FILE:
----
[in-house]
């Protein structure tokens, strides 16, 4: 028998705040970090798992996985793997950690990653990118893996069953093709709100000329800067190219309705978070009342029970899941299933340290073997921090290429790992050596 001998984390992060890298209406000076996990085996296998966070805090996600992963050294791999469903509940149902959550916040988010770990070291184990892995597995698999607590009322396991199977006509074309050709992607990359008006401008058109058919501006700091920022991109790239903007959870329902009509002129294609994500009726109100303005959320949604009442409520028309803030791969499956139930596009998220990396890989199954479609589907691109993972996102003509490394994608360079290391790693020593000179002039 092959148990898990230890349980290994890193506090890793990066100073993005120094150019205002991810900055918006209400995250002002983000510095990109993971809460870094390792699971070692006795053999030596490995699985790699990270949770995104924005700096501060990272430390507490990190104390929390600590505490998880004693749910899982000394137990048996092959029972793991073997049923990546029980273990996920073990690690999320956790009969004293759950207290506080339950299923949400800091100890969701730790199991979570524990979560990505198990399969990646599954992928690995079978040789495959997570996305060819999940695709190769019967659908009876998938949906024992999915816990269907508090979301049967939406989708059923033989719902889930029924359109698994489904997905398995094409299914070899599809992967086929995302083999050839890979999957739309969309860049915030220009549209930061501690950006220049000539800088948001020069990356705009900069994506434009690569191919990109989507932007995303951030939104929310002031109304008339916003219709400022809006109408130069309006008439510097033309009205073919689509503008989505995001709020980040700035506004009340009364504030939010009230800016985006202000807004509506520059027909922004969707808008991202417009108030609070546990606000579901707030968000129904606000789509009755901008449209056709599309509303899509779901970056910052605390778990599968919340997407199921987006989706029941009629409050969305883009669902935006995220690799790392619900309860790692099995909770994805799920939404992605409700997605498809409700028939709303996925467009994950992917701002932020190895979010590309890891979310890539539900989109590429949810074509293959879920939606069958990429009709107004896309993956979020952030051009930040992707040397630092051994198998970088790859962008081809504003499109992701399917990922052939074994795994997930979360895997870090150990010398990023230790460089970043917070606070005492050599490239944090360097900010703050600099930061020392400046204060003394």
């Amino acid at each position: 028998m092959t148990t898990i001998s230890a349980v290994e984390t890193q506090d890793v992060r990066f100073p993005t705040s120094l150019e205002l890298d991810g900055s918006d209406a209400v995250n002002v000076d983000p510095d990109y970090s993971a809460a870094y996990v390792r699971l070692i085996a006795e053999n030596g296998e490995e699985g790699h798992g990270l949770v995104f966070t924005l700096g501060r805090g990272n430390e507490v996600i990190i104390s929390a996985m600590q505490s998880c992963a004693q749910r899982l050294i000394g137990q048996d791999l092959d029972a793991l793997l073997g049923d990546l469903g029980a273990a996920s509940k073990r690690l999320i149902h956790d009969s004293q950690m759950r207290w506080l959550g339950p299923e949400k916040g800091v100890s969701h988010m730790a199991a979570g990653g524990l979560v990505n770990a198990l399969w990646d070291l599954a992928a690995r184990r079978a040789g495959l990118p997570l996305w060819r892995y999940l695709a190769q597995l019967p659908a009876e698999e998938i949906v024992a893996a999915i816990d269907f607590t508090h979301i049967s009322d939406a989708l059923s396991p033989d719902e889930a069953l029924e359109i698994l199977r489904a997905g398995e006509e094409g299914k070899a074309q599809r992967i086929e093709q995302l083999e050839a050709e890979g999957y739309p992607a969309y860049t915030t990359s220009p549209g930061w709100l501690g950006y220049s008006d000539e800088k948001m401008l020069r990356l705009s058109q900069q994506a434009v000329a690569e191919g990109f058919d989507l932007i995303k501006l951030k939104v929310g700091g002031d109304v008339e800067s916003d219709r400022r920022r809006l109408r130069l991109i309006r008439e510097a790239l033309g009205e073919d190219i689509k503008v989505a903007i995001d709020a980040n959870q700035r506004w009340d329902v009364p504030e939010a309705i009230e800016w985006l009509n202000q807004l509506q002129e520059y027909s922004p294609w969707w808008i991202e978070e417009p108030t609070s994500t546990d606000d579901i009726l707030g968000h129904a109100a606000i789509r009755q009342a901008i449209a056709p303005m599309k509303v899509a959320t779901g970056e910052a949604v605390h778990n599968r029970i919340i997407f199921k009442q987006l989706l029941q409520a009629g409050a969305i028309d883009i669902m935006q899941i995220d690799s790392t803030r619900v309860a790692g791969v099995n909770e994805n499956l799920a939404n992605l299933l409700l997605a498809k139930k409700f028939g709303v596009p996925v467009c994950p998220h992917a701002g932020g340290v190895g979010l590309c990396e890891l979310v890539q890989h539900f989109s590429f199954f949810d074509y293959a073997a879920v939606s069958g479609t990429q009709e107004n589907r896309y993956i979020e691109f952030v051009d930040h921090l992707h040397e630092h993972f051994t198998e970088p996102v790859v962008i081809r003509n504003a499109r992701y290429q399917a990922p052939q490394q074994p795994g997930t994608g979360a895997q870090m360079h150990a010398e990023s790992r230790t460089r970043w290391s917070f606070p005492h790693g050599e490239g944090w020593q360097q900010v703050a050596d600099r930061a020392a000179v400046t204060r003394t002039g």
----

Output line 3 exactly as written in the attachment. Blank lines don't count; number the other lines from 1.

């Amino acid at each position: 028998m092959t148990t898990i001998s230890a349980v290994e984390t890193q506090d890793v992060r990066f100073p993005t705040s120094l150019e205002l890298d991810g900055s918006d209406a209400v995250n002002v000076d983000p510095d990109y970090s993971a809460a870094y996990v390792r699971l070692i085996a006795e053999n030596g296998e490995e699985g790699h798992g990270l949770v995104f966070t924005l700096g501060r805090g990272n430390e507490v996600i990190i104390s929390a996985m600590q505490s998880c992963a004693q749910r899982l050294i000394g137990q048996d791999l092959d029972a793991l793997l073997g049923d990546l469903g029980a273990a996920s509940k073990r690690l999320i149902h956790d009969s004293q950690m759950r207290w506080l959550g339950p299923e949400k916040g800091v100890s969701h988010m730790a199991a979570g990653g524990l979560v990505n770990a198990l399969w990646d070291l599954a992928a690995r184990r079978a040789g495959l990118p997570l996305w060819r892995y999940l695709a190769q597995l019967p659908a009876e698999e998938i949906v024992a893996a999915i816990d269907f607590t508090h979301i049967s009322d939406a989708l059923s396991p033989d719902e889930a069953l029924e359109i698994l199977r489904a997905g398995e006509e094409g299914k070899a074309q599809r992967i086929e093709q995302l083999e050839a050709e890979g999957y739309p992607a969309y860049t915030t990359s220009p549209g930061w709100l501690g950006y220049s008006d000539e800088k948001m401008l020069r990356l705009s058109q900069q994506a434009v000329a690569e191919g990109f058919d989507l932007i995303k501006l951030k939104v929310g700091g002031d109304v008339e800067s916003d219709r400022r920022r809006l109408r130069l991109i309006r008439e510097a790239l033309g009205e073919d190219i689509k503008v989505a903007i995001d709020a980040n959870q700035r506004w009340d329902v009364p504030e939010a309705i009230e800016w985006l009509n202000q807004l509506q002129e520059y027909s922004p294609w969707w808008i991202e978070e417009p108030t609070s994500t546990d606000d579901i009726l707030g968000h129904a109100a606000i789509r009755q009342a901008i449209a056709p303005m599309k509303v899509a959320t779901g970056e910052a949604v605390h778990n599968r029970i919340i997407f199921k009442q987006l989706l029941q409520a009629g409050a969305i028309d883009i669902m935006q899941i995220d690799s790392t803030r619900v309860a790692g791969v099995n909770e994805n499956l799920a939404n992605l299933l409700l997605a498809k139930k409700f028939g709303v596009p996925v467009c994950p998220h992917a701002g932020g340290v190895g979010l590309c990396e890891l979310v890539q890989h539900f989109s590429f199954f949810d074509y293959a073997a879920v939606s069958g479609t990429q009709e107004n589907r896309y993956i979020e691109f952030v051009d930040h921090l992707h040397e630092h993972f051994t198998e970088p996102v790859v962008i081809r003509n504003a499109r992701y290429q399917a990922p052939q490394q074994p795994g997930t994608g979360a895997q870090m360079h150990a010398e990023s790992r230790t460089r970043w290391s917070f606070p005492h790693g050599e490239g944090w020593q360097q900010v703050a050596d600099r930061a020392a000179v400046t204060r003394t002039g």